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German Government issues National Hydrogen Strategy with 10 GW production capacity target by 2040 and financial support of more than EUR 10 billion

  • Germany
  • Energy and infrastructure - Clean energy


The German Federal Government agreed on a “National Hydrogen Strategy” on 10 June 2020. Its issuance had initially been announced for 2019 but was postponed several times due to ongoing discussions within the governing coalition, in particular on the hydrogen production capacity target within Germany. Below, we summarise the key aspects of the 30-page document which sets the path for numerous future measures that we will follow-up on in further briefings.

Focus on the entire value chain and “green” hydrogen

Germany considers hydrogen to be an essential part of its decarbonisation strategy and the energy transition. The strategy therefore focuses on the entire hydrogen value chain - i.e. development, production, storage, transport and use of hydrogen - and only deems “green” hydrogen generated from renewable energy sources sustainable in the long run; merely CO2-neutral “blue” or “turquoise” hydrogen, i.e. produced from fossil fuel involving processes for carbon capture and storage (CCS) or for separation of solid carbon respectively, is to be used on a transitional basis.

Financial support of more than EUR 10 billion

The German Government considers the action plan to be a contribution to overcoming the consequences of the Corona crisis at domestic and European level. Therefore, in addition to funds of more than EUR 1 billion which are foreseen as financial support for various measures during the period from 2020 to 2023 in the National Hydrogen Strategy as such, the fiscal package announced by the German government on 3 June 2020, which aims at strengthening economic recovery with a strong focus on climate action, contains additional EUR 7 billion for the market launch in Germany and further EUR 2 billion for international partnerships, totalling to financial support of more than EUR 10 billion.

5 GW production capacity target by 2030 and further 5 GW by 2040

The National Hydrogen Strategy expects the current annual hydrogen demand of approximately 55 TWh to increase to 90 to 110 TWh until 2030. Up to 14 TWh, which requires 20 TWh of electricity generated from renewable energy sources, is planned to be covered through the installation of 5 GW offshore and onshore green hydrogen production capacity in Germany by 2030. An additional 5 GW is envisaged to be reached by 2035, at the latest by 2040.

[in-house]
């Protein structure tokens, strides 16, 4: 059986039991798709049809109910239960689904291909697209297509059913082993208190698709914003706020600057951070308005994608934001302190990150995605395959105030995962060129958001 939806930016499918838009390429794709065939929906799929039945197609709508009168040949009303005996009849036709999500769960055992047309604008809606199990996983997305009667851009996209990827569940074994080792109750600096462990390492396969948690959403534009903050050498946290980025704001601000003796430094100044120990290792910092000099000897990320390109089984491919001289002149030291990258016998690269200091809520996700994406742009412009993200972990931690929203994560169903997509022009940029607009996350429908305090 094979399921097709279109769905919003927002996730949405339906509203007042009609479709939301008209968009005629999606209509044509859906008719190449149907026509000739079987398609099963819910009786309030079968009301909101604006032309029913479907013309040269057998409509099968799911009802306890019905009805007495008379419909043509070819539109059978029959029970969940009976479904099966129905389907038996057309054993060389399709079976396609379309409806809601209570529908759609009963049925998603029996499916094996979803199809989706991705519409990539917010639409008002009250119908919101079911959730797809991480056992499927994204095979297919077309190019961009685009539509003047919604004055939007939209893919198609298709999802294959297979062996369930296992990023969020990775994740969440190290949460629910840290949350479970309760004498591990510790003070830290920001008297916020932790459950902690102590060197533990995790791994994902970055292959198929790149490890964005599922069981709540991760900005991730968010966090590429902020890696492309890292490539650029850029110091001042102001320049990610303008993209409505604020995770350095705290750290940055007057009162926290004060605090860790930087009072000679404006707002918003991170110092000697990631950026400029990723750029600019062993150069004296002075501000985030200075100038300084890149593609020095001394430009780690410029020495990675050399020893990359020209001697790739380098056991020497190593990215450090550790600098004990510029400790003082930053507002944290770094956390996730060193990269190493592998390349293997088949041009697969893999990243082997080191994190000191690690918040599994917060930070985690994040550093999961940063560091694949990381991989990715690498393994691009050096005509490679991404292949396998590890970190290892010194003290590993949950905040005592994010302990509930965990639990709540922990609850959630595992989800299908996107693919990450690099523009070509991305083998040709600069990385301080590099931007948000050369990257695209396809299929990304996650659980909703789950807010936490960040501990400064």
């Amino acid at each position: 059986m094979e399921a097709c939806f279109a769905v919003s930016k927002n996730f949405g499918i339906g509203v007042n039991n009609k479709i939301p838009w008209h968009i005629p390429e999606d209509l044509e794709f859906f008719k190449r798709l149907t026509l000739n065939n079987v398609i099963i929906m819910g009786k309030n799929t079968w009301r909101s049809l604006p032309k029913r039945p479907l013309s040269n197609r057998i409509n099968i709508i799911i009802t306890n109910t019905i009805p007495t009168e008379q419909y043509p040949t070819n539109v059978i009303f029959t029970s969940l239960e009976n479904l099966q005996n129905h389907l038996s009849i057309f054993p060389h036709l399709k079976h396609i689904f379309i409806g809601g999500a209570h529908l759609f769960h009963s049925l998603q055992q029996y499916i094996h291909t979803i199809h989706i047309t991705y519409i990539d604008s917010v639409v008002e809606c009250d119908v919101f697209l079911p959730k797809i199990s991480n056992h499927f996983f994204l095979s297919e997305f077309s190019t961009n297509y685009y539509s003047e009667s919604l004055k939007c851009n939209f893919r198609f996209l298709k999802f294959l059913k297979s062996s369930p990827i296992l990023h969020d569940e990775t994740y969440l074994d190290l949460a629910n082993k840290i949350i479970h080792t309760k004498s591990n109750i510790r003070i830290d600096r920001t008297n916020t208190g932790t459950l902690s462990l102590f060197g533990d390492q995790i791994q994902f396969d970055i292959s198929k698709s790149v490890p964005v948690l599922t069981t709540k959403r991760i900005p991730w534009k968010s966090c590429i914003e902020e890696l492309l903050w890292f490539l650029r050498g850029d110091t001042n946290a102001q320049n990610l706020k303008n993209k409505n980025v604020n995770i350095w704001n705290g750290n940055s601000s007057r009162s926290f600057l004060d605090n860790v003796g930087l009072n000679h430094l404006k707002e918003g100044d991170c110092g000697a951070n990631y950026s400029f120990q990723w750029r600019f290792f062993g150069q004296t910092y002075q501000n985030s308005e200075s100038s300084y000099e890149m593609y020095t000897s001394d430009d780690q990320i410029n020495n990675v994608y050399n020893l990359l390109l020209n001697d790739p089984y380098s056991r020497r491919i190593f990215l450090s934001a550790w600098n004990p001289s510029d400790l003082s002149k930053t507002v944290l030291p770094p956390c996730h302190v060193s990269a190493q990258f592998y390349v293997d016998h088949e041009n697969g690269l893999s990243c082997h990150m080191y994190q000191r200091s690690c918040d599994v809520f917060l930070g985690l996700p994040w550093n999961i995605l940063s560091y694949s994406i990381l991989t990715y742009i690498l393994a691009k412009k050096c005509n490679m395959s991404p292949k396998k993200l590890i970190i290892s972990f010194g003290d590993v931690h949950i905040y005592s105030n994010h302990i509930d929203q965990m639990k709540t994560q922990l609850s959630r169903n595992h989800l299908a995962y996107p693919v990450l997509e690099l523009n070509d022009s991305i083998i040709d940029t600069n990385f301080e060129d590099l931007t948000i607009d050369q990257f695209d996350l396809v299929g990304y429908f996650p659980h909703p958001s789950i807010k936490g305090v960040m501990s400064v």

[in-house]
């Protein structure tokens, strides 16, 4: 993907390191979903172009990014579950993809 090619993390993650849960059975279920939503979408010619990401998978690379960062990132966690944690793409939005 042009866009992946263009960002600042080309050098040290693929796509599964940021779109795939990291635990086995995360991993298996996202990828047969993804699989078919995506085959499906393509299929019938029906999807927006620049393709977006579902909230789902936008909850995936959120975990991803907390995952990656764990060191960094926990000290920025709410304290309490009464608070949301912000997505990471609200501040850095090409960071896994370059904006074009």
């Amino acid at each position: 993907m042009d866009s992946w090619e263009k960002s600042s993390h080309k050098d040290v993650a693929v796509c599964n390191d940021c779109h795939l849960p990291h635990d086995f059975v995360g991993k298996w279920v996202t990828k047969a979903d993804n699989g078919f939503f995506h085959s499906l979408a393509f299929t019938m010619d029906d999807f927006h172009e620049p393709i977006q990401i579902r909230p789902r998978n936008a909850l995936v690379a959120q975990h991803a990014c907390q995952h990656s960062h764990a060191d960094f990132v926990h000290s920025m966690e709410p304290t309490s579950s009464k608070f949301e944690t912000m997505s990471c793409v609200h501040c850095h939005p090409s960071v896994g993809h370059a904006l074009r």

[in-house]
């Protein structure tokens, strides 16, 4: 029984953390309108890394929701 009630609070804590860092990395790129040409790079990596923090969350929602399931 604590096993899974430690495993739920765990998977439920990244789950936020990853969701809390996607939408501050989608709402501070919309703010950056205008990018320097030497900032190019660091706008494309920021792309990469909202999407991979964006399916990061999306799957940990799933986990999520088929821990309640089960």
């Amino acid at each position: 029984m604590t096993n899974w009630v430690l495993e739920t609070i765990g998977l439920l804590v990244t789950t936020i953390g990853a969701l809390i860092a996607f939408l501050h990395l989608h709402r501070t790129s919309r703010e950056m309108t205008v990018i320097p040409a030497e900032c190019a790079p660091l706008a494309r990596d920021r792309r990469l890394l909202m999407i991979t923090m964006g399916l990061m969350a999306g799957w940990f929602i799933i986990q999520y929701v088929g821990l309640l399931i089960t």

This approach to reach an aggregate 10 GW production capacity by 2035 has been agreed upon as a compromise within the German Government. The Treasury as well as Education and Research Departments were in favour of a 10 GW domestic production capacity target by 2030. The Ministry for Economic Affairs and Energy argued that if the hydrogen production capacity was increased by 5 GW the limited areas available for the generation of electricity from renewable energy sources in Germany would not allow the German target of 65% electricity from renewables in 2030 to be met.

Imports and international cooperation

In the long run, Germany will to a great extent need to rely on hydrogen imports. Cooperation with other EU Member States will therefore be intensified, in particular with respect to hydrogen production from offshore wind in the North Sea and Baltic Sea. In addition, cooperation projects with Southern European countries (based on PV and wind) are envisaged, mainly for the period from 2030. Moreover, hydrogen production projects with developing countries are a possibility.

This approach aligns with the initiatives of other industrial countries, namely the joint statement of cooperation signed by Australia and Japan earlier this year.

Action plan with 38 measures for 2020-2023

The strategy contains an action plan of 38 measures which are intended to form the basis for private investments in economical and sustainable production, transport and the use of hydrogen. The measures contained in the action plan reflect the first phase of the hydrogen strategy until 2023. During this period, the market launch will take place and the basis for a functioning domestic market will be established. For the next phase, from 2024 onwards, the strategy aims at strengthening the domestic market and shaping the European and international dimension of hydrogen.

Hydrogen production

Plants at industrial scale shall be erected for technology demonstration purposes to achieve significant cost reductions in the production of hydrogen. In this respect, the action plan includes the following measures:

  • Reform of the state-induced price components of energy sources. This includes the introduction of a CO2 price for fossil fuels in the transport and heat sectors. In addition, wide exemptions from taxes and levies for electricity used in the production of green hydrogen shall be considered. Electricity used to produce green hydrogen is planned to be fully exempt from the renewable energy levy.
  • Enabling cooperation models between operators of electrolysers and gas and power grid operators, including through potential changes of the regulatory framework. One or two model projects shall be used to test whether significant grid relief at adequate prices can be secured without affecting equal competition on the hydrogen market.
  • Financial support for electrolysers to promote the conversion to hydrogen in the industrial sector. In addition, tendering models for the production of green hydrogen used for the decarbonisation of the steel and chemical industry will be considered.
  • Development of a framework for the production of green hydrogen through the use of power generated by offshore wind farms. First steps, which may include the designation of additional areas for offshore hydrogen production or power-to-x as well as additional auctions for the generation of electricity from renewable energy sources, shall be implemented from 2020 onwards.